The dominant MPD figure during this period was Chief Harold Breier (1964-1984), Milwaukee’s second longest serving chief of police. Breier was generally perceived of as an authoritarian leader who used the unfettered authority that his lifetime tenure and total control over policy and procedures gave him. As such, he became a polarizing figure both inside and outside of the MPD, seen by many as maintaining values and protecting citizens, and by others as an intolerant tyrant both in his internal administration and his policing tactics. Nonetheless, he generated enough political resistance that ultimately Wisconsin’s legislature amended the law and gave the Fire and Police Commission control over policy and established limited terms for chiefs (although it excluded Breier from the tenure provision).[4]

The years immediately following Chief Breier were tumultuous, with all of the chiefs between 1984 and 2008 either resigning prematurely or not being reappointed. Robert Ziarnik (1984-1989) resigned after a dispute with the Common Council; Phillip Arreola (1989-1996), the MPD’s first outside and Hispanic chief, wanted to be reappointed but was not; Arthur Jones (1996-2003), the MPD’s first African American Chief, also wanted to be reappointed but was not; and Nannette Hegerty (2003-2007) MPD’s first woman chief, announced almost a year before the end of her term that she would not seek reappointment.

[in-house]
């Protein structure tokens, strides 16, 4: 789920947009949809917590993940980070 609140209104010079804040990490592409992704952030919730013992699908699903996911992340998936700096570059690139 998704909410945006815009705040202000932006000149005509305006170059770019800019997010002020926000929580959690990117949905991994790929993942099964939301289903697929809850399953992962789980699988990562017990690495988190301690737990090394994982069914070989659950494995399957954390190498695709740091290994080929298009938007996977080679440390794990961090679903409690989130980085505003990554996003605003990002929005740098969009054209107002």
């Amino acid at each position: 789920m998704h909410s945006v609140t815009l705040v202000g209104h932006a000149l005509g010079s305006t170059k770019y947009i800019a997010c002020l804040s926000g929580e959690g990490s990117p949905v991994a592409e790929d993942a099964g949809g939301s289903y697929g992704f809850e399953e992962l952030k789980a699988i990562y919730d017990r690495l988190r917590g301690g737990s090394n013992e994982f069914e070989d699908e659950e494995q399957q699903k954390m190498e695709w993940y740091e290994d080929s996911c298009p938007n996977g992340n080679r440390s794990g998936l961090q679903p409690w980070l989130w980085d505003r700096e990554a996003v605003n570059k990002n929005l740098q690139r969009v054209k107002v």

Throughout most of the later two decades of the twentieth century into the twenty-first century the MPD, like many other major police departments, has struggled to implement community policing. At the time of this writing the current chief, Edward Flynn, is serving his third four-year term, suggesting that the MPD has stabilized organizationally and is moving into the community policing era.

Footnotes [+]

  1. ^ Brian A. Reaves, “Local Police Departments, 2013: Personnel, Policies, and Practices,” US Department of Justice Bureau of Justice Statistics, May 2015, p. 14.
  2. ^ “Wickersham Report on Police,” National Commission on Law Observance and Enforcement Report No. 14, The American Journal of Police Science 2, no. 4 (Jul.-Aug. 1931): 337-348.
  3. ^ Forward, “Report on Policing” (unpublished report), Citizen’s Bureau of Milwaukee, September, 1938.
  4. ^ For Chief Breier’s tenure, see Ronald H. Snyder, “Chief for Life: Harold Breier and His Era,” (PhD diss., University of Wisconsin-Milwaukee, 2002).

For Further Reading

Kelling, George L. Policing in Milwaukee: A Strategic History. Milwaukee: Marquette University Press, 2015.

Snyder, Ronald H. “Chief for Life: Harold Breier and His Era.” PhD diss., University of Wisconsin-Milwaukee, 2002.